AI removes tattoos for face recognition

Failure of imagination • Creative thinking is at the heart of science, so why is there a lack of it when communicating some crucial findings, asks Hannah Cloke

No planet B • Drowning in a sea of plastic Are we on the verge of a global initiative to clean up ocean plastics, or is it just more blah, blah, blah, asks Graham Lawton

Bedevilled Mars

A matter of perception • The astonishing way that some people’s brains interpret the world offers an insight into how we all experience reality, says Carissa Wong

Double or quits • The downsides of cloning turn out to be less amusing than this genre-defying film intended, says Davide Abbatescianni

Don’t miss

Work-life balance? • What if you could forget work when you leave the office and leave home troubles behind when you return? It may not end well, finds Bethan Ackerley

Your letters

Long-haul fight • As normal life resumes for many people, millions of others are still battling long covid. At last the condition is finally getting the attention – and potentially treatments – it so desperately needs, finds Michael Marshall

TREATMENT TRIALS • With a lack of...


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Frequency: Weekly Pages: 60 Publisher: New Scientist Ltd Edition: Feb 26 2022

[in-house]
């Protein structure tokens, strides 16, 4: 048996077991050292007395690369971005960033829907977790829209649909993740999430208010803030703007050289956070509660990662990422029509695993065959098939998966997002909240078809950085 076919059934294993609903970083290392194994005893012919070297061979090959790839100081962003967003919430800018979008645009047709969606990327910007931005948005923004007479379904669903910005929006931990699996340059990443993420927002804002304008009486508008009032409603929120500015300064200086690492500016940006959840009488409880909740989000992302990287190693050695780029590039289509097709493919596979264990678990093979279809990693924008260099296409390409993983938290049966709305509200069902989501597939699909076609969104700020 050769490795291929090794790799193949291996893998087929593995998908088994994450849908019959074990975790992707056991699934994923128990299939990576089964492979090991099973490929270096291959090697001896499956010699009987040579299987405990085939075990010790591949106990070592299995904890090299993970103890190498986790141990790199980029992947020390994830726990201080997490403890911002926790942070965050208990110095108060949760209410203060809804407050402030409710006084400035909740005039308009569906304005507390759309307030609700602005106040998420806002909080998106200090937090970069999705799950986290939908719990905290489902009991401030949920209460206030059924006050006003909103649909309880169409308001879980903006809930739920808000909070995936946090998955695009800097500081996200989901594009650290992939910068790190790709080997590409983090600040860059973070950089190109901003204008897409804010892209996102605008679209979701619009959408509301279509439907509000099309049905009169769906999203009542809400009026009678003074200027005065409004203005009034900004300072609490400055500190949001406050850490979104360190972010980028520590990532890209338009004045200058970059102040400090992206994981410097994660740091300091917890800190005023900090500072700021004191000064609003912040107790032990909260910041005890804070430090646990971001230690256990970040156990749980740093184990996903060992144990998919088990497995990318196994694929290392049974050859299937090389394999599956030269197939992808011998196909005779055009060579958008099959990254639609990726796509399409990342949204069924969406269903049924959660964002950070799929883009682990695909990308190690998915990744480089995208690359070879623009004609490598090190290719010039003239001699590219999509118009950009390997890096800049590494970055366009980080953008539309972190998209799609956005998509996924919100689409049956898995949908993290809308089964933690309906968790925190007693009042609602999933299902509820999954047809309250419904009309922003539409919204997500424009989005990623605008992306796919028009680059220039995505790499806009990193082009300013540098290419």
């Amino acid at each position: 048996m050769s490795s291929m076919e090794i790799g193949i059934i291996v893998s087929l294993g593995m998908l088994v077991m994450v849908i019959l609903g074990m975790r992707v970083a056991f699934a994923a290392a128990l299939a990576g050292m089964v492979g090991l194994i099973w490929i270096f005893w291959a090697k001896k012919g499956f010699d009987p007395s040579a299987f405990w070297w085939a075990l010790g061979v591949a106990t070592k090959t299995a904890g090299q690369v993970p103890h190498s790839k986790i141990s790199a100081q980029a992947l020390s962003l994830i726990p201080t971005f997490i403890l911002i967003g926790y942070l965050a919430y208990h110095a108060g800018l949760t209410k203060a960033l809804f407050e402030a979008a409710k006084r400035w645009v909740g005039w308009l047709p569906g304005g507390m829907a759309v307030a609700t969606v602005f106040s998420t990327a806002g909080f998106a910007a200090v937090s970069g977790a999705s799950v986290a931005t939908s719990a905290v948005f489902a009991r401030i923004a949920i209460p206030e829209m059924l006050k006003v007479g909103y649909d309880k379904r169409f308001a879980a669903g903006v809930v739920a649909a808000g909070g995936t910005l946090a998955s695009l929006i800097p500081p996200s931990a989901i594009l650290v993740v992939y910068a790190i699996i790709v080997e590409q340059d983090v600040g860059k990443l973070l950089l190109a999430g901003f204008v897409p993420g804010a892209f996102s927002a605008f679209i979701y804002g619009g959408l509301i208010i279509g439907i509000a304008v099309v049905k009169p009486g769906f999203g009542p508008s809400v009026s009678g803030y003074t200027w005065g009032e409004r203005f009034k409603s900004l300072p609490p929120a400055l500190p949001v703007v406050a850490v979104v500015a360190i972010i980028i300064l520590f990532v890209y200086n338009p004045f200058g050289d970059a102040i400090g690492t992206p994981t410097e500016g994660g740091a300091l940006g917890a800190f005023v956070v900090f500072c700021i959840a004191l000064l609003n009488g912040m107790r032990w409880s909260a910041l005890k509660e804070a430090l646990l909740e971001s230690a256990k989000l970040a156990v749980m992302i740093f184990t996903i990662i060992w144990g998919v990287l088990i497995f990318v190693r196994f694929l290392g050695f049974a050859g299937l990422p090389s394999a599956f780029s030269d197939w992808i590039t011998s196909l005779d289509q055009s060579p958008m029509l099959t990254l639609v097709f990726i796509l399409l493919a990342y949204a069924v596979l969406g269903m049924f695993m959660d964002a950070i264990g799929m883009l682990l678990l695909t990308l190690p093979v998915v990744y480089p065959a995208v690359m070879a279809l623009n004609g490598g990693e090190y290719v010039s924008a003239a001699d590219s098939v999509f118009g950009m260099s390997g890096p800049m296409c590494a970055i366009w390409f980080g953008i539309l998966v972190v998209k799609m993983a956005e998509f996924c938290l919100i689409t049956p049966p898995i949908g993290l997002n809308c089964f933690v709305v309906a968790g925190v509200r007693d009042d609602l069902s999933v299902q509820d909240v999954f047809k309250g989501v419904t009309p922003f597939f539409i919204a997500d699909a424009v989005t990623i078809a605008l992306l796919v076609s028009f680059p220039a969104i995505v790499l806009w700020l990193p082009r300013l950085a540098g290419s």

OverDrive Magazine

  • Release date: February 24, 2022

Formats

OverDrive Magazine

subjects

Science

Languages

English

New Scientist covers the latest developments in science and technology that will impact your world. New Scientist employs and commissions the best writers in their fields from all over the world. Our editorial team provide cutting-edge news, award-winning features and reports, written in concise and clear language that puts discoveries and advances in the context of everyday life today and in the future.

Elsewhere on New Scientist

The long covid dividend • Research into the syndrome could help others with similarly mysterious conditions

New Scientist

England ends covid-19 rules • Mandatory self-isolation ends in England as the country scraps its remaining coronavirus laws, reports Adam Vaughan

The day the floods came • Devastating floods in Germany last year have left deep scars that serve as a grim portent of Europe’s climate future, reports Adam Vaughan from the Ahr valley

A road map for adaptation

Rats can track the passage of time and judge their accuracy

Covering plants with red plastic boosts crop yields

Lung changed to new blood type is a step towards universal donor organs